AB 1650 came about in response to what, over the years, had become a hodgepodge of rules covering real estate advertising. Although no actual conflicts existed, different rules covering different types of ads and solicitations had led to confusion. Hence the 2016 legislation, which became known as the “uniform advertising standards.” 

In what follows, we will offer a summary of the changes that became effective January 1, 2018. It should be noted, though, that specific requirements that apply to mortgage loan originators are not discussed here. 

  • A licensee must include his or her name, license identification number, and responsible broker’s identity on all solicitations intended to be a first point of contact with consumers.
  • For the purposes of this section, “solicitation materials” includes
  • Business cards, stationery, and advertising brochures or flyers
  • Advertisements on television, in print, or electronic media
  • “For sale,” “for rent,” “for lease,” “open house," and directional signs, unless an exception applies

The exception that applies to the type of signs referenced in Item (c), above, is that no agent identification is required for those types of signs if either (1) the responsible broker’s identity is included on the sign without any reference to an associate broker or licensee or (2) there is no identification at all on the sign.

Suppose, for example, that a directional or “for sale” sign had the company name (responsible broker identification) on it (e.g., an arrow that contained the following: Open House, ABC Realty). That sign would not also require the name and identification number of an agent. Though, of course, an agent’s name and number could be on it but then the exception would not apply.

Conversely, suppose the directional sign said only Open House. Again, no agent identification would be required.

What you can’t have is a sign with the agent’s name and/or number, but without the responsible broker’s identification. If the agent’s name is there, the broker’s must be also.

While an agent’s name must be accompanied by his or her identification number, that is not the case for the responsible broker or firm. Including the broker’s identification number is optional.

Other items to keep in mind:

  • The font size of the identification number can be no smaller than the smallest size of any other type used in the material.
  • If the name of more than one licensee appears in the material, the license identification number of each must appear also.
  • If team names or nick names are used, the rules that were in place for those instances still apply.

This discussion refers to state regulations. Under the REALTOR® Code of Ethics, there are additional rules that apply to advertising.

 

Bob Hunt is a director of the California Association of REALTORS® and is the author of Real Estate the Ethical Way. His email address is scbhunt@aol.com.

 

View California Association of REALTORS® Announcement on 2018 Advertising Rules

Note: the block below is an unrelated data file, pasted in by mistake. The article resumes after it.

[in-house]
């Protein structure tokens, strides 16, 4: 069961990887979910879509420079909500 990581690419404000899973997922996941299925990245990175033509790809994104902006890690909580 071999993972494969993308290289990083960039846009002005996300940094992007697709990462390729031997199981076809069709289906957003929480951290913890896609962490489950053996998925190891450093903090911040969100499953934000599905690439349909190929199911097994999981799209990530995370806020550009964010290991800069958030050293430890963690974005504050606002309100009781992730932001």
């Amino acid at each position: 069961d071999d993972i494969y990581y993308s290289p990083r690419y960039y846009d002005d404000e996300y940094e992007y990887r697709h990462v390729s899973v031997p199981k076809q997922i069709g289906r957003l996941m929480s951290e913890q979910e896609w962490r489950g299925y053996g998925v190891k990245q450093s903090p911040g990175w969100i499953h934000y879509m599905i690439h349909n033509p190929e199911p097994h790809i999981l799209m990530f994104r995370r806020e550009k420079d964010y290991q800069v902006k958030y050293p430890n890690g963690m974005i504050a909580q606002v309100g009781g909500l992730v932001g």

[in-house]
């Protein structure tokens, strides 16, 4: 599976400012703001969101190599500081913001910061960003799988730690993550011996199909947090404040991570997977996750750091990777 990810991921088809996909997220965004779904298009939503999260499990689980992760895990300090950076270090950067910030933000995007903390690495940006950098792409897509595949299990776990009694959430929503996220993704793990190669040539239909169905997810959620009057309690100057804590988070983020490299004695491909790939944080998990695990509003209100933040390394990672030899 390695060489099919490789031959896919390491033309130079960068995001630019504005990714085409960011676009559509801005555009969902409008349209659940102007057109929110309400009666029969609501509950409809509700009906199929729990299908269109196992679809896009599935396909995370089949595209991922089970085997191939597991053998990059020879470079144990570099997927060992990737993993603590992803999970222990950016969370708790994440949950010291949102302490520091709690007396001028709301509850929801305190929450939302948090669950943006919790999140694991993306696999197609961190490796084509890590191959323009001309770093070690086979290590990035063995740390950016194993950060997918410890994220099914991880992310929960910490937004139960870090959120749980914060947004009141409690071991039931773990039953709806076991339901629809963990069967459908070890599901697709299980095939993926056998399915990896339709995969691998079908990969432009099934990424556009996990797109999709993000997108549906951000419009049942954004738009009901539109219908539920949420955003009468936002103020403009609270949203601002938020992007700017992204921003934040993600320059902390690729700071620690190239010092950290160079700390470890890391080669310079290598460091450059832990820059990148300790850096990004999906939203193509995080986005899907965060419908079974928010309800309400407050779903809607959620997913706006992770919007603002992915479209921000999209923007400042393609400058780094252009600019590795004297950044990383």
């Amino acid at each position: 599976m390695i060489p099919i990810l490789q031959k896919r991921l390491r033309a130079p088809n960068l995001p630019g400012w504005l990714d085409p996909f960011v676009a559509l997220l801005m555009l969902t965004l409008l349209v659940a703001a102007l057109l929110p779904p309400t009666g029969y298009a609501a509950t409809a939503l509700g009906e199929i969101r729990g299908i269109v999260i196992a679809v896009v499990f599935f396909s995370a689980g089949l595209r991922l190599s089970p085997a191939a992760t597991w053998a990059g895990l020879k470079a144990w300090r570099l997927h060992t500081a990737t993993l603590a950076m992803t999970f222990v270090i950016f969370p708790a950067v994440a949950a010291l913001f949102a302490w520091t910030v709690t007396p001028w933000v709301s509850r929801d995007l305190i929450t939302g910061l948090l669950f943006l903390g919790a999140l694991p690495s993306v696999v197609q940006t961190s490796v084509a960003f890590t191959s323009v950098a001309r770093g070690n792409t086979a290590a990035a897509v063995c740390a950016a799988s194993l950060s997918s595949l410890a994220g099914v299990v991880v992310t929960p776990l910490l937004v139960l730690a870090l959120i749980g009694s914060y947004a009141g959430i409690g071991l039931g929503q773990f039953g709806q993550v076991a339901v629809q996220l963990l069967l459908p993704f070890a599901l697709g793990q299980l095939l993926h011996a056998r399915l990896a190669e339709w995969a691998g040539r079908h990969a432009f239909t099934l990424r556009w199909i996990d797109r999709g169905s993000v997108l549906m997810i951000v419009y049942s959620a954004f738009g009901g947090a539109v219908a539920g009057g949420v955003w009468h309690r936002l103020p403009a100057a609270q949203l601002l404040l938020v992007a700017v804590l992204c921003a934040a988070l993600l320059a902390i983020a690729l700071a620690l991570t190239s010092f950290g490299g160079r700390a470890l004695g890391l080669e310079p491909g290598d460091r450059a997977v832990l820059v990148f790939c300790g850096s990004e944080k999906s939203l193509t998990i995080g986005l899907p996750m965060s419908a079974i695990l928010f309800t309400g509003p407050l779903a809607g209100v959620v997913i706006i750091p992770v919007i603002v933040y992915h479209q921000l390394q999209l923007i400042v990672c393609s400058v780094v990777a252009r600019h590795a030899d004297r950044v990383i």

View 2018 Advertising Rules Flyer

 

 

Last modified on
 b2ap3_thumbnail_Tommy_Anderson.png

In Memoriam: Tommy Anderson
(1950-2017)

It is with great sadness that we announce the passing of a beloved member, Tommy Anderson. Tommy, 67, passed away after battling cancer. Tommy grew up in Pennsylvania until his family moved to New Jersey when he was 15. He graduated from high school in Turnersville in 1968. Following high school, Tommy was in the U.S. Navy for four years then worked as a pipefitter at the Philadelphia Naval Shipyard. 

Tommy met his wife, Judy, in the winter of 1976 in New Jersey. About a year later they moved to Southern California where he worked at the Long Beach Naval Shipyard. From 1983 to 1988, Tommy and Judy lived in New Jersey before returning to Southern California. 

Tommy began his real estate career in 1988 as a part-time agent with Laura Lee at Century 21 Astro in Cerritos, CA.  Within a very short time, he became the top listing agent among all the full-time agents in the office. The broker encouraged and convinced both Tommy and Judy that he should be full-time in the business. That was the end of pipe-fitting and the beginning of what would become a lengthy, successful career in real estate.

After a while Tommy moved to Century 21 A Marketplace near the traffic circle, which is now known as Coldwell Banker.  Because of his success with selling condominiums, he became known as the "Condo King." In early 1990, his then-wife, Judy, got her real estate license and they became known as the "Condo Couple." 

Around 1990, Tommy received the Centurion Agent award. A few years later they relocated to Laguna Niguel where they joined Lakeview Realtors. He had most recently worked for Coastal Castles in San Clemente.

A celebration of life event will be held on Monday, November 20 at 4:30 PM at Laguna Beach United Methodist Church.

Laguna Beach United Methodist Church
21632 Wesley Dr, Laguna Beach, CA 92651

Last modified on